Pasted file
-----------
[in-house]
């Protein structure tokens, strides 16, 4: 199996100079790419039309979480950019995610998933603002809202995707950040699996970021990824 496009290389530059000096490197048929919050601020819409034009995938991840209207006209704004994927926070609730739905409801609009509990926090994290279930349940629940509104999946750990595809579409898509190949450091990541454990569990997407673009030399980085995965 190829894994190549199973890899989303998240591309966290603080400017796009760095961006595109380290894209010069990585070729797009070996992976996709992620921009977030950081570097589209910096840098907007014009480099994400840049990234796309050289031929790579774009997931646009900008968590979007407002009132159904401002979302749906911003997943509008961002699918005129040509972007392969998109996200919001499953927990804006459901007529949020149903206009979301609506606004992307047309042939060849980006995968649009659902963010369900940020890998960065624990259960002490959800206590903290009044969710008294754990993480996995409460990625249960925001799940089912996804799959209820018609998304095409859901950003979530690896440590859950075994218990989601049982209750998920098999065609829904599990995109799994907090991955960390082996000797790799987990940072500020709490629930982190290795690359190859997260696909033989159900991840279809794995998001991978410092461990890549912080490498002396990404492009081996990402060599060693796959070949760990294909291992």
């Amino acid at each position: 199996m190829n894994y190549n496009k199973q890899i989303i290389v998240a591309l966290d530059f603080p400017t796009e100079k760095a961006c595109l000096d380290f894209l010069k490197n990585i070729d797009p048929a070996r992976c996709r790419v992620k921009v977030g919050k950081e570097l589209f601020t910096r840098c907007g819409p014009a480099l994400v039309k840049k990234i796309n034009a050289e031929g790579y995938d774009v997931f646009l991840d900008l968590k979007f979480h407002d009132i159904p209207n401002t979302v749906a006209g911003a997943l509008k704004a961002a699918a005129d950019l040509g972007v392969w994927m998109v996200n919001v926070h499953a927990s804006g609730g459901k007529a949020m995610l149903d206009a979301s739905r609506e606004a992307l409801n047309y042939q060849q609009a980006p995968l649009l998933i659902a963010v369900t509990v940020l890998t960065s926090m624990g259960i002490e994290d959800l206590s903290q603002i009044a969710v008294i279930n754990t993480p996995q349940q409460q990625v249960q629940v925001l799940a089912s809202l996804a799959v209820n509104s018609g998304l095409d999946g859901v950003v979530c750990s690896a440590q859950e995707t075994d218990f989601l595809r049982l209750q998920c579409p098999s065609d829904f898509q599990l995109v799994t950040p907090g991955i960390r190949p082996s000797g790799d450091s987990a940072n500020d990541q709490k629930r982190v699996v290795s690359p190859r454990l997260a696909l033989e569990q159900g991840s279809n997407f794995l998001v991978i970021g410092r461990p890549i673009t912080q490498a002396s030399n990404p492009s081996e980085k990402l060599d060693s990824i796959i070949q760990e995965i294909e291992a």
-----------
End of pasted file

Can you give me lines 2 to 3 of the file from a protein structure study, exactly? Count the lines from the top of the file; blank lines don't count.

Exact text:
């Protein structure tokens, strides 16, 4: 199996100079790419039309979480950019995610998933603002809202995707950040699996970021990824 496009290389530059000096490197048929919050601020819409034009995938991840209207006209704004994927926070609730739905409801609009509990926090994290279930349940629940509104999946750990595809579409898509190949450091990541454990569990997407673009030399980085995965 190829894994190549199973890899989303998240591309966290603080400017796009760095961006595109380290894209010069990585070729797009070996992976996709992620921009977030950081570097589209910096840098907007014009480099994400840049990234796309050289031929790579774009997931646009900008968590979007407002009132159904401002979302749906911003997943509008961002699918005129040509972007392969998109996200919001499953927990804006459901007529949020149903206009979301609506606004992307047309042939060849980006995968649009659902963010369900940020890998960065624990259960002490959800206590903290009044969710008294754990993480996995409460990625249960925001799940089912996804799959209820018609998304095409859901950003979530690896440590859950075994218990989601049982209750998920098999065609829904599990995109799994907090991955960390082996000797790799987990940072500020709490629930982190290795690359190859997260696909033989159900991840279809794995998001991978410092461990890549912080490498002396990404492009081996990402060599060693796959070949760990294909291992």
């Amino acid at each position: 199996m190829n894994y190549n496009k199973q890899i989303i290389v998240a591309l966290d530059f603080p400017t796009e100079k760095a961006c595109l000096d380290f894209l010069k490197n990585i070729d797009p048929a070996r992976c996709r790419v992620k921009v977030g919050k950081e570097l589209f601020t910096r840098c907007g819409p014009a480099l994400v039309k840049k990234i796309n034009a050289e031929g790579y995938d774009v997931f646009l991840d900008l968590k979007f979480h407002d009132i159904p209207n401002t979302v749906a006209g911003a997943l509008k704004a961002a699918a005129d950019l040509g972007v392969w994927m998109v996200n919001v926070h499953a927990s804006g609730g459901k007529a949020m995610l149903d206009a979301s739905r609506e606004a992307l409801n047309y042939q060849q609009a980006p995968l649009l998933i659902a963010v369900t509990v940020l890998t960065s926090m624990g259960i002490e994290d959800l206590s903290q603002i009044a969710v008294i279930n754990t993480p996995q349940q409460q990625v249960q629940v925001l799940a089912s809202l996804a799959v209820n509104s018609g998304l095409d999946g859901v950003v979530c750990s690896a440590q859950e995707t075994d218990f989601l595809r049982l209750q998920c579409p098999s065609d829904f898509q599990l995109v799994t950040p907090g991955i960390r190949p082996s000797g790799d450091s987990a940072n500020d990541q709490k629930r982190v699996v290795s690359p190859r454990l997260a696909l033989e569990q159900g991840s279809n997407f794995l998001v991978i970021g410092r461990p890549i673009t912080q490498a002396s030399n990404p492009s081996e980085k990402l060599d060693s990824i796959i070949q760990e995965i294909e291992a």